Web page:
“I’m a woman, not a man: Why I’m proud to be transgender”

It’s the first in a series of essays by National Geographic photographer and documentary filmmaker Kathryn Goldwell that explores the stories of people who identify as women or as trans.

The first installment, “I Am A Woman,” is a celebration of the trans experience and a tribute to trans women who have made it through the world’s toughest obstacles.

It was published online on Jan. 28.

In this excerpt, Goldwell recounts how she became a woman.

The piece, which chronicles her transition from a male to female, is a follow-up to the first “I AM A WOMAN,” which covered Goldwell’s journey as a female-to-female transgender person.

“I am a woman,” she said in the first piece, “because of the work of so many women, especially women of color, who have given me courage, strength, and love.”

“Women are not just beautiful or powerful, they are not merely sexy or beautiful, they can be anything they want to be.”

In her essay, Goldwehl recounts how in 2014, she met a man in the medical community, Dr. David Tompkins.

Tompkin was a surgeon in Boston and an authority on transgender people.

“He was a very talented surgeon,” she writes.

“He told me he had no idea how to treat trans people and that he didn’t even know what sex they were.

He didn’t understand me and he wasn’t a doctor, so I decided to see him.”

Tompkins had the answer.

He was Dr. James G. Anderson, the first transgender man to perform a gender-confirming operation on a patient.

Anderson was a medical director for Johns Hopkins University Medical Center and was a pioneer in transgender surgery.

Goldwell had been told by colleagues that she would never be able to do surgery on herself, but Anderson told her he would.

Goldwell says she remembers her first surgery:A doctor’s assistant came to the operating room and told her to sit down.

Goldwehls arms were folded across her chest.

“What do you want me to do?” she said.

“I have a uterus.

I don’t want to have sex with myself.””

This is how you get into a transgender experience,” Anderson said.

He said he would have her insert a catheter into her vagina and then insert the catheter back into her uterus.

“The catheter goes in through my vagina, and it will then go into my uterus,” she remembers.

“The catheters are really powerful because they can really, really slow down the process of what happens to the body after surgery.

I think they’re really important for people who have surgery, because they are very powerful tools.””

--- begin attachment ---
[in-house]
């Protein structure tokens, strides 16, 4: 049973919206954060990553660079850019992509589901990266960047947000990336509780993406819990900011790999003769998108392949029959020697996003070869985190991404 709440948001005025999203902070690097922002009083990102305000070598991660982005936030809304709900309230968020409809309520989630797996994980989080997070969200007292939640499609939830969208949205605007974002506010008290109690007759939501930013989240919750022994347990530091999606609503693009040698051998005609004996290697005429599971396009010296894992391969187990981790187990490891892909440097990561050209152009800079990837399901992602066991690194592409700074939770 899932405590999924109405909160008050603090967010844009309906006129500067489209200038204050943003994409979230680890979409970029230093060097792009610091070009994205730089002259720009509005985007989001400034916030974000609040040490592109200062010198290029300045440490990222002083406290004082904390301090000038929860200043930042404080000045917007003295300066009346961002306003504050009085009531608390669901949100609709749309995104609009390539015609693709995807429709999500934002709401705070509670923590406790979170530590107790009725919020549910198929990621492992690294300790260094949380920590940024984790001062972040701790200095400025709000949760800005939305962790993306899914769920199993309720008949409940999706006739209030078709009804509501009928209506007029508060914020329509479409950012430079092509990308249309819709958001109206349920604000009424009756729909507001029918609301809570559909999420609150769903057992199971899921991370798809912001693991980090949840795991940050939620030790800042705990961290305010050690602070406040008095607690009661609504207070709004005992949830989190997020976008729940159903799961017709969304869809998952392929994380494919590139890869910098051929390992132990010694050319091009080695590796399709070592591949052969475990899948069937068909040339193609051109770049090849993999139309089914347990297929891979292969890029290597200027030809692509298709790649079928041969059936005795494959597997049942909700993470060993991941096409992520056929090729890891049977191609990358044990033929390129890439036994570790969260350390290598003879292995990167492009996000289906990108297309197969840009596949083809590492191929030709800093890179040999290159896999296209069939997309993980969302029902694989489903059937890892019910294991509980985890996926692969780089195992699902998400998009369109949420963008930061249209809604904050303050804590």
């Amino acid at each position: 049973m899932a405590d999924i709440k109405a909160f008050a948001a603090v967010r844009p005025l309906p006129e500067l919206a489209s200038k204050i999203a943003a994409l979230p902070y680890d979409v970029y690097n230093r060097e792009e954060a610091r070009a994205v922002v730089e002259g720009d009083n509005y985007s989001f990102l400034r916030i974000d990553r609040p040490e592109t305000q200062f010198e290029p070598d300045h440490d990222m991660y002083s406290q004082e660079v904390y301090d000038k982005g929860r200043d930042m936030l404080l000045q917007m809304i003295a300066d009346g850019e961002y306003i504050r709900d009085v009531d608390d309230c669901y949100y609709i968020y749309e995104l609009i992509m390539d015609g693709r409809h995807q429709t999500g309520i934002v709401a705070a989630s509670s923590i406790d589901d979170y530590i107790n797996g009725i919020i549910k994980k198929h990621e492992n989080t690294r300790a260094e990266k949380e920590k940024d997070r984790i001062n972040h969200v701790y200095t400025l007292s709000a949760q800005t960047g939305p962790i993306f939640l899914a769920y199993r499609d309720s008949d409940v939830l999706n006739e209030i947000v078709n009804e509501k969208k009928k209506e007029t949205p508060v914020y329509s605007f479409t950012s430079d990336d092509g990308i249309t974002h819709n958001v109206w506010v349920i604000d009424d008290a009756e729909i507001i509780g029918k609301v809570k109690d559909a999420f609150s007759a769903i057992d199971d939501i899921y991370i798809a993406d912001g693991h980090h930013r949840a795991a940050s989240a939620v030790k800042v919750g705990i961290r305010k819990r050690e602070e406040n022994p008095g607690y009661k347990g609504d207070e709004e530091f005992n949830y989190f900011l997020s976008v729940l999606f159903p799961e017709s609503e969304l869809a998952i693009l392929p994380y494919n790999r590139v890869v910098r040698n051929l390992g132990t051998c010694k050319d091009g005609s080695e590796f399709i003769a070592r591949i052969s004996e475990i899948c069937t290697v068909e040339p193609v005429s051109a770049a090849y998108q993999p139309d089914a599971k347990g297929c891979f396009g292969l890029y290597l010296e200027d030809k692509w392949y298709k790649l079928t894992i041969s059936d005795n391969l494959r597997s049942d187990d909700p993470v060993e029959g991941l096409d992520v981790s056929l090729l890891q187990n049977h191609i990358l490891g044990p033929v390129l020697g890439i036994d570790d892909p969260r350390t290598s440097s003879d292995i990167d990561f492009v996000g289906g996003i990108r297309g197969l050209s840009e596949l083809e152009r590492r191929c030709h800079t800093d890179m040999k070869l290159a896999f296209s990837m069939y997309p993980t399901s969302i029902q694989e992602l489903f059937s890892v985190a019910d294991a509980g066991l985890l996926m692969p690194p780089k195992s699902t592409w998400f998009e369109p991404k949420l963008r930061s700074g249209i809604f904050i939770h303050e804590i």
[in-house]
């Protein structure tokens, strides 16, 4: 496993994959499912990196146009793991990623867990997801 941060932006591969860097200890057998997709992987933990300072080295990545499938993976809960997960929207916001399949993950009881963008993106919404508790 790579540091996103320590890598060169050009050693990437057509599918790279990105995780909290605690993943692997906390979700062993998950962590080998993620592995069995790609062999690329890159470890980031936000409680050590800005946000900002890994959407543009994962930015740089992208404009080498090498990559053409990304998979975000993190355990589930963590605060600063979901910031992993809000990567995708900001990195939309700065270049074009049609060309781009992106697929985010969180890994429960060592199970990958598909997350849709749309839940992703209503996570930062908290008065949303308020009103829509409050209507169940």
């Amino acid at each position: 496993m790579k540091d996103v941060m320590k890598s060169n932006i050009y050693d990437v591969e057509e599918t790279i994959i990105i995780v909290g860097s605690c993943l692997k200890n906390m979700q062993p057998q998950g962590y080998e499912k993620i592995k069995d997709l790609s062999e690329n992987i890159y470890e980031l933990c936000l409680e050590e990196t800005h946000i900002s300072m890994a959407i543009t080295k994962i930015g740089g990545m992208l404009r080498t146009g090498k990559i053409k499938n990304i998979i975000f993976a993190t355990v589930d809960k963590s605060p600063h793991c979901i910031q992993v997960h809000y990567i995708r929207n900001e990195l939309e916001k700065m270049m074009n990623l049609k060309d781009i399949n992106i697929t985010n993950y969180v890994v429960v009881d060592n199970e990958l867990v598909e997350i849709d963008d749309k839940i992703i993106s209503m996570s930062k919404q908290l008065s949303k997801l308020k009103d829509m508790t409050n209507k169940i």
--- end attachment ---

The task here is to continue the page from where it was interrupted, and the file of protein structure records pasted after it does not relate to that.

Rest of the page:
There’s a lot of history behind this surgery,” Goldwell says.

“It was done by Dr. Anderson in Boston, who is a very respected surgeon.”

“And the surgery was done in a very specific way, in a specific way that is very different from most of the other surgeries.”

Anderson was working on his own research at the time, so the surgeon did not want to go through the arduous surgery that other surgeons might go through.

“But I said, ‘I’ll do it if you don’t think it’s right,'” Anderson says.

“You have to really make it comfortable,” Goldwell says.

He asked her to put her hand in his mouth and hold it there for a few seconds.

Then he would put his hand on her chest, then put his other hand on hers and start moving his hands up and down her body.

“And I said to him, ‘Are you sure?

Are you sure that you want to do this?'”

Goldwell recalls.

“And he said, yes.

And then he put his arm around me, and I said something like, ‘It feels so good.'””

I was very nervous, but I felt very comfortable.””

I just wanted to be safe,” Goldwood says.

She had no surgery to perform on her, but she had some tests done.

“These were very important tests, and they showed that the hormones had been functioning well for a long time.”

She was given an operation in January of 2015, to make sure that her uterus could withstand her transition.

“But I was worried about the surgery, I was very worried that I’d never be the same person again,” Goldwines mother, Mary Jane, told CNN.

“So I had to have this operation in the very first month.

I had no pain.

I felt so good.

I was ready to go.”

Goldwell, now 50, underwent the surgery.

The operation took about four hours, and Goldwell said she felt as if her body had undergone a “perfect” transformation.

The second piece, titled “I Have A Heart,” focuses on the struggles that trans women face daily, in public and in the private sphere.

“Transgender people face a variety of challenges every day,” the piece